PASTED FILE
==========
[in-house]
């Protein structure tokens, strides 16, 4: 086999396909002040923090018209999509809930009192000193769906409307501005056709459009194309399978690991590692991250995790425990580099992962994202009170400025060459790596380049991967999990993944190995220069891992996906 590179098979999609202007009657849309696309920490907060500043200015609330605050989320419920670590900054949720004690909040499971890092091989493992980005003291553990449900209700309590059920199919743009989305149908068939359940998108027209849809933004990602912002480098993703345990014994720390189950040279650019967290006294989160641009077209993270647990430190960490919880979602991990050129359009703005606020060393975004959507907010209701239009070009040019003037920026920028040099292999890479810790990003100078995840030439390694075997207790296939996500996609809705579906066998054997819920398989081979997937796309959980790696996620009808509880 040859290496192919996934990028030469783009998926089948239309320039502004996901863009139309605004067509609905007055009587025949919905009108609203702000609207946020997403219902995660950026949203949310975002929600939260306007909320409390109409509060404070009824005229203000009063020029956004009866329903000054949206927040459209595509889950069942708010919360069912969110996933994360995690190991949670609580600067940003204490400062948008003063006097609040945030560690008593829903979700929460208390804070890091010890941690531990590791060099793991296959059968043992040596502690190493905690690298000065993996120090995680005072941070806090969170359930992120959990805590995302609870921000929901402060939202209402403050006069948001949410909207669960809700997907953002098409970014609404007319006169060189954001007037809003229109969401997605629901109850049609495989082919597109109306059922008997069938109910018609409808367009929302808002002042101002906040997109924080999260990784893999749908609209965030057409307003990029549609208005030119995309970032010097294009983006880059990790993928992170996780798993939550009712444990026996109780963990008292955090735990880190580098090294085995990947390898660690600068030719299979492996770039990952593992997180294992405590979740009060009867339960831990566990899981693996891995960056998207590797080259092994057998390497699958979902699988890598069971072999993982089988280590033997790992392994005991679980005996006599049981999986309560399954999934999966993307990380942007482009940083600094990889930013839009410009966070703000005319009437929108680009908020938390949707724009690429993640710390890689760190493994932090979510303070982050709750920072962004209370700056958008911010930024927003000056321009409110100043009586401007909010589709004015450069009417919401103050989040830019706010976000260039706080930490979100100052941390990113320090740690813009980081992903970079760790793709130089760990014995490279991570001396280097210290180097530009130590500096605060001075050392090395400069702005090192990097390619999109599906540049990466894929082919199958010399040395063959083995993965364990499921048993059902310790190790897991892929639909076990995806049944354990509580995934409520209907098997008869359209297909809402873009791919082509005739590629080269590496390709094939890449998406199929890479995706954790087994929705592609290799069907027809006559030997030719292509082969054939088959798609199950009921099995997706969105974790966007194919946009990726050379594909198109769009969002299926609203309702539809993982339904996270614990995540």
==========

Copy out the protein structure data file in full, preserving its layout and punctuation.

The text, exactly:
[in-house]
């Protein structure tokens, strides 16, 4: 086999396909002040923090018209999509809930009192000193769906409307501005056709459009194309399978690991590692991250995790425990580099992962994202009170400025060459790596380049991967999990993944190995220069891992996906 590179098979999609202007009657849309696309920490907060500043200015609330605050989320419920670590900054949720004690909040499971890092091989493992980005003291553990449900209700309590059920199919743009989305149908068939359940998108027209849809933004990602912002480098993703345990014994720390189950040279650019967290006294989160641009077209993270647990430190960490919880979602991990050129359009703005606020060393975004959507907010209701239009070009040019003037920026920028040099292999890479810790990003100078995840030439390694075997207790296939996500996609809705579906066998054997819920398989081979997937796309959980790696996620009808509880 040859290496192919996934990028030469783009998926089948239309320039502004996901863009139309605004067509609905007055009587025949919905009108609203702000609207946020997403219902995660950026949203949310975002929600939260306007909320409390109409509060404070009824005229203000009063020029956004009866329903000054949206927040459209595509889950069942708010919360069912969110996933994360995690190991949670609580600067940003204490400062948008003063006097609040945030560690008593829903979700929460208390804070890091010890941690531990590791060099793991296959059968043992040596502690190493905690690298000065993996120090995680005072941070806090969170359930992120959990805590995302609870921000929901402060939202209402403050006069948001949410909207669960809700997907953002098409970014609404007319006169060189954001007037809003229109969401997605629901109850049609495989082919597109109306059922008997069938109910018609409808367009929302808002002042101002906040997109924080999260990784893999749908609209965030057409307003990029549609208005030119995309970032010097294009983006880059990790993928992170996780798993939550009712444990026996109780963990008292955090735990880190580098090294085995990947390898660690600068030719299979492996770039990952593992997180294992405590979740009060009867339960831990566990899981693996891995960056998207590797080259092994057998390497699958979902699988890598069971072999993982089988280590033997790992392994005991679980005996006599049981999986309560399954999934999966993307990380942007482009940083600094990889930013839009410009966070703000005319009437929108680009908020938390949707724009690429993640710390890689760190493994932090979510303070982050709750920072962004209370700056958008911010930024927003000056321009409110100043009586401007909010589709004015450069009417919401103050989040830019706010976000260039706080930490979100100052941390990113320090740690813009980081992903970079760790793709130089760990014995490279991570001396280097210290180097530009130590500096605060001075050392090395400069702005090192990097390619999109599906540049990466894929082919199958010399040395063959083995993965364990499921048993059902310790190790897991892929639909076990995806049944354990509580995934409520209907098997008869359209297909809402873009791919082509005739590629080269590496390709094939890449998406199929890479995706954790087994929705592609290799069907027809006559030997030719292509082969054939088959798609199950009921099995997706969105974790966007194919946009990726050379594909198109769009969002299926609203309702539809993982339904996270614990995540």